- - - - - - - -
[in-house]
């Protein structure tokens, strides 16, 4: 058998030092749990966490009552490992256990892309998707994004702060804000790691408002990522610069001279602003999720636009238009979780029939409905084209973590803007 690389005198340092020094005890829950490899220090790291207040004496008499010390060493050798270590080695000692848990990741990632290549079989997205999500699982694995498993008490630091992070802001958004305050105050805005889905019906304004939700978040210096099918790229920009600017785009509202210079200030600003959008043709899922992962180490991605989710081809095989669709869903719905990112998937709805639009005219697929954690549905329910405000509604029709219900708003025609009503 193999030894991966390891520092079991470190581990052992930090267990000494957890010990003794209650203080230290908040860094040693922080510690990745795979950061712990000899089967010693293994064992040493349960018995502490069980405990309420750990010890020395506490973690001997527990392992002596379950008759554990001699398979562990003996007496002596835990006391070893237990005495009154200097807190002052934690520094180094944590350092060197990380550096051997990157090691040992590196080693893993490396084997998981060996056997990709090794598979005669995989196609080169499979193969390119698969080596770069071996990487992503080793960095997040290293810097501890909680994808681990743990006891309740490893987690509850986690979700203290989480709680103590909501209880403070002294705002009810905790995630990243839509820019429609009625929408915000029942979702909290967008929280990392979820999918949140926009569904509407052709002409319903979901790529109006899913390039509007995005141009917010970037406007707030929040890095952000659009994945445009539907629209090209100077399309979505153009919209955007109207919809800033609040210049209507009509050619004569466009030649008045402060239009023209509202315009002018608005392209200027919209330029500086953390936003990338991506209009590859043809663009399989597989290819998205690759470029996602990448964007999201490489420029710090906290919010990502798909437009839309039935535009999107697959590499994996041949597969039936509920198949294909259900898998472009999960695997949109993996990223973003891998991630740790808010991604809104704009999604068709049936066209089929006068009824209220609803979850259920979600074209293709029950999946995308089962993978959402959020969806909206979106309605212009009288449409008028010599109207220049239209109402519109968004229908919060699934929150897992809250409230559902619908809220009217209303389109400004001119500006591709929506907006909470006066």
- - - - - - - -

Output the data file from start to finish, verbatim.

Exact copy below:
[in-house]
């Protein structure tokens, strides 16, 4: 058998030092749990966490009552490992256990892309998707994004702060804000790691408002990522610069001279602003999720636009238009979780029939409905084209973590803007 690389005198340092020094005890829950490899220090790291207040004496008499010390060493050798270590080695000692848990990741990632290549079989997205999500699982694995498993008490630091992070802001958004305050105050805005889905019906304004939700978040210096099918790229920009600017785009509202210079200030600003959008043709899922992962180490991605989710081809095989669709869903719905990112998937709805639009005219697929954690549905329910405000509604029709219900708003025609009503 193999030894991966390891520092079991470190581990052992930090267990000494957890010990003794209650203080230290908040860094040693922080510690990745795979950061712990000899089967010693293994064992040493349960018995502490069980405990309420750990010890020395506490973690001997527990392992002596379950008759554990001699398979562990003996007496002596835990006391070893237990005495009154200097807190002052934690520094180094944590350092060197990380550096051997990157090691040992590196080693893993490396084997998981060996056997990709090794598979005669995989196609080169499979193969390119698969080596770069071996990487992503080793960095997040290293810097501890909680994808681990743990006891309740490893987690509850986690979700203290989480709680103590909501209880403070002294705002009810905790995630990243839509820019429609009625929408915000029942979702909290967008929280990392979820999918949140926009569904509407052709002409319903979901790529109006899913390039509007995005141009917010970037406007707030929040890095952000659009994945445009539907629209090209100077399309979505153009919209955007109207919809800033609040210049209507009509050619004569466009030649008045402060239009023209509202315009002018608005392209200027919209330029500086953390936003990338991506209009590859043809663009399989597989290819998205690759470029996602990448964007999201490489420029710090906290919010990502798909437009839309039935535009999107697959590499994996041949597969039936509920198949294909259900898998472009999960695997949109993996990223973003891998991630740790808010991604809104704009999604068709049936066209089929006068009824209220609803979850259920979600074209293709029950999946995308089962993978959402959020969806909206979106309605212009009288449409008028010599109207220049239209109402519109968004229908919060699934929150897992809250409230559902619908809220009217209303389109400004001119500006591709929506907006909470006066």